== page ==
New book by Cardinal Kasper explores pastoral approach for divorced/remarried Catholics
March 10, 2014
A new book on the family by Cardinal Walter Kasper, expanding on the ideas that he explored in a speech to the February meeting of the College of Cardinals, will soon be published in German and Italian editions.
In his lengthy address to the consistory, looking forward to the October meeting of the Synod of Bishops, which will be dedicated to the family, Cardinal Kasper suggested a new pastoral approach to Catholics who are divorced and remarried. The German cardinal told Vatican Radio that he introduced the subject with the encouragement of Pope Francis, who “wanted an open discussion about an urgent problem.”
Cardinal Kasper’s address was not made public, and reporters received only a short summary. But The Gospel of the Family, the new volume by the former president of the Pontifical Council for Christian Unity, offers a fuller treatment of the theme.
“I maintain the full teaching of the Church, but the teaching has to be applied to concrete situations,” Cardinal Kasper said in his Vatican Radio interview. He explained that the Church must find ways to reach out to divorced and remarried Catholics, “to help, support, and encourage them.” His own suggestion, he said, was an attempt to avoid both “rigorism” and “laxism” in that effort.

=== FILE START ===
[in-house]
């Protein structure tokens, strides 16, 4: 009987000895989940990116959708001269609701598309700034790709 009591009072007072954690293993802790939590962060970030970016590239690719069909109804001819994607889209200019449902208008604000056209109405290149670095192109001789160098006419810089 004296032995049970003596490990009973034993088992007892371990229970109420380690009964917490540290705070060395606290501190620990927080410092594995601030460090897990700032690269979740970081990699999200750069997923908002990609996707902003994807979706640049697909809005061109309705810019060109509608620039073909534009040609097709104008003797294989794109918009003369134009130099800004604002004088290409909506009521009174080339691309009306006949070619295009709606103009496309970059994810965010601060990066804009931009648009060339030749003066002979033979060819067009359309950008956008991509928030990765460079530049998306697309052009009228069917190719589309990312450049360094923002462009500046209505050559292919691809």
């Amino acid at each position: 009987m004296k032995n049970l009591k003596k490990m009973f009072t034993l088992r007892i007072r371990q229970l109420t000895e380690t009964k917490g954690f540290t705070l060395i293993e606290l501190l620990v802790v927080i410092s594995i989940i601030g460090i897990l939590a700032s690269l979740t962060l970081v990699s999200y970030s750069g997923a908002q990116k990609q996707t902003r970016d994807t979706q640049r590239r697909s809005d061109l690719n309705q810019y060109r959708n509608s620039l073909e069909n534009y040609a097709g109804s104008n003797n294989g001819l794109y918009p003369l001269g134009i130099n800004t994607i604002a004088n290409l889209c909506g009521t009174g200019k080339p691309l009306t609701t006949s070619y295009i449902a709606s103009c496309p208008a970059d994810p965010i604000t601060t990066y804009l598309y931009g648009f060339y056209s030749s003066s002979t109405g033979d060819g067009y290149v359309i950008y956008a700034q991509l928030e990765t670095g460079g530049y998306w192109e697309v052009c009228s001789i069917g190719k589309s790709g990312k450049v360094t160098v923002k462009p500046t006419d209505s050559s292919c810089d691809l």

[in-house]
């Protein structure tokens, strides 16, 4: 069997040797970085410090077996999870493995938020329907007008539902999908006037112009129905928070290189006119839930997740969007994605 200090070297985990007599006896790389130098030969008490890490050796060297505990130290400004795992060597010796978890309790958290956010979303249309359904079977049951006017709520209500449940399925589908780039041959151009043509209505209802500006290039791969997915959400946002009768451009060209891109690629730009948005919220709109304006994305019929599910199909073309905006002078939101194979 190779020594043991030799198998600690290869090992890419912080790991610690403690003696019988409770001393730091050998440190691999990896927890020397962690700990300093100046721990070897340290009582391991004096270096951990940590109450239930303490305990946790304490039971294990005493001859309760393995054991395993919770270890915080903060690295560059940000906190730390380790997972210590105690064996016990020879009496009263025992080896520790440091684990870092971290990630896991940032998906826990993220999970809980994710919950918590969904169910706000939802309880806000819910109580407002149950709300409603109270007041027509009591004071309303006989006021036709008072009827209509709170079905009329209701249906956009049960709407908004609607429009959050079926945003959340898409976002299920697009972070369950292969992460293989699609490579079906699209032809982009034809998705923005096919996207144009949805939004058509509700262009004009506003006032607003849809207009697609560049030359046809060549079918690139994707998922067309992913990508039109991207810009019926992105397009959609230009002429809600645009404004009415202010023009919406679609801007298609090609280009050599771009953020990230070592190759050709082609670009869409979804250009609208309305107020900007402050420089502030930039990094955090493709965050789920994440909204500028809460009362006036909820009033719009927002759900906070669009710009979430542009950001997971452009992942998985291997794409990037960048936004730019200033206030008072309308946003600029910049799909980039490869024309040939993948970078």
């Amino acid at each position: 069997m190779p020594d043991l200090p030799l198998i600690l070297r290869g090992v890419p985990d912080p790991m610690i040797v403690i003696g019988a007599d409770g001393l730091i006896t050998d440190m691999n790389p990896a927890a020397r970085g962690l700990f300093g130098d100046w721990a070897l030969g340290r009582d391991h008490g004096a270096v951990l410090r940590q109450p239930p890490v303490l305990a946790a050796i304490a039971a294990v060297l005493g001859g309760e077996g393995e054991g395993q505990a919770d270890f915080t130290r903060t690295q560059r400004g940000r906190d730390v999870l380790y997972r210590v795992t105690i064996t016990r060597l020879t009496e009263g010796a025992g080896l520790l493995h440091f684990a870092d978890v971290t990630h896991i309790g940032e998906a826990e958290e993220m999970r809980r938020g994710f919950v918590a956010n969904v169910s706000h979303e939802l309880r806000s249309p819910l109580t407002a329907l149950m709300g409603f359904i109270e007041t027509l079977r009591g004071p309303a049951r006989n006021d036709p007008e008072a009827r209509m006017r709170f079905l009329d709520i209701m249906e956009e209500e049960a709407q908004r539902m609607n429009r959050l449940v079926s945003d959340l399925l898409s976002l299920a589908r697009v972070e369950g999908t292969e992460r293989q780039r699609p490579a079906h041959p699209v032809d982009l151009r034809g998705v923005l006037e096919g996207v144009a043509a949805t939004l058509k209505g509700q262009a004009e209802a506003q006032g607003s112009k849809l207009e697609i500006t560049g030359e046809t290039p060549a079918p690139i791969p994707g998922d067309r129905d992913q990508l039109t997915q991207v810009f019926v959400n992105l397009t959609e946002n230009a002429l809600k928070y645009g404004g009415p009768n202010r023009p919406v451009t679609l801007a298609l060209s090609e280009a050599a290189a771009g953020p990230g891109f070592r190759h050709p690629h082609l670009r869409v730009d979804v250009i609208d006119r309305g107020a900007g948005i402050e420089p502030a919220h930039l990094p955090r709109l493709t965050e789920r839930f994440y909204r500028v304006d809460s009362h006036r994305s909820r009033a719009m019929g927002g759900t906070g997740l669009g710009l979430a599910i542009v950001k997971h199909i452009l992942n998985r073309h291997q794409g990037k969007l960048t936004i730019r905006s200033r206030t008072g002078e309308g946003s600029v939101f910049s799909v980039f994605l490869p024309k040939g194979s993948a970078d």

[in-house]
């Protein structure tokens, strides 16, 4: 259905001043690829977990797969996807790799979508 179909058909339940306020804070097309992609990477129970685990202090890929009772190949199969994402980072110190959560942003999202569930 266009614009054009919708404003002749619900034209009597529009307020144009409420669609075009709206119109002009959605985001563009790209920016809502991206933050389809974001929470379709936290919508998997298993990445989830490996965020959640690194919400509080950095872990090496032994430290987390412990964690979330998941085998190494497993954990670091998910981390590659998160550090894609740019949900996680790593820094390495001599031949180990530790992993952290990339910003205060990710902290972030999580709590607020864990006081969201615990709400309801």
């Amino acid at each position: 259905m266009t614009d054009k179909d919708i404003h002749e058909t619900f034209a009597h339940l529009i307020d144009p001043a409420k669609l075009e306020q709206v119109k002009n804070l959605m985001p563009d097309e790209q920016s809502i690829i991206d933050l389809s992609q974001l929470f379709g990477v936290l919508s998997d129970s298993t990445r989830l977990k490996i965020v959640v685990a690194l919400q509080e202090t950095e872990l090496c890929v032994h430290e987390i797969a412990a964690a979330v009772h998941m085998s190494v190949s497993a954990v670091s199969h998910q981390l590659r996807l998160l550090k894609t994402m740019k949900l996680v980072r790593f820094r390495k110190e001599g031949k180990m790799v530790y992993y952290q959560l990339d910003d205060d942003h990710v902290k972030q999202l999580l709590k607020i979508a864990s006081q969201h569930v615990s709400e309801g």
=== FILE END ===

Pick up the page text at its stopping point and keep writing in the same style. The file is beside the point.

Cardinal Kasper said that responses from the laity to a questionnaire distributed by the Synod office suggested a widespread difficulty in understanding the Church’s pastoral approach. The Church must “bridge this abyss,” he said.
- Cardinal Walter Kasper's 'Gospel of the Family' (Vatican Radio)
- Calls for open discussion of Cardinal Kasper's address on theology of the family (CWN, 2/26)
Posted by: Defender -
Mar. 11, 2014 2:26 AM ET USA
And the pope puts up with him....
Posted by: Randal Mandock -
Mar. 11, 2014 2:06 AM ET USA
Interesting question: Has the Church failed to adequately prepare Catholics for sacramental marriage? In my opinion, there is no question that in many cases the Church has. How? By her failure to prepare Catholics for life in the real world, i.e., for informed evangelization. One cannot hand on to another what one does not already possess. How many Catholics have been prepared to stand toe to toe in a discussion of the Catholic faith with Protestants, cultists, agnostics, atheists? Not many.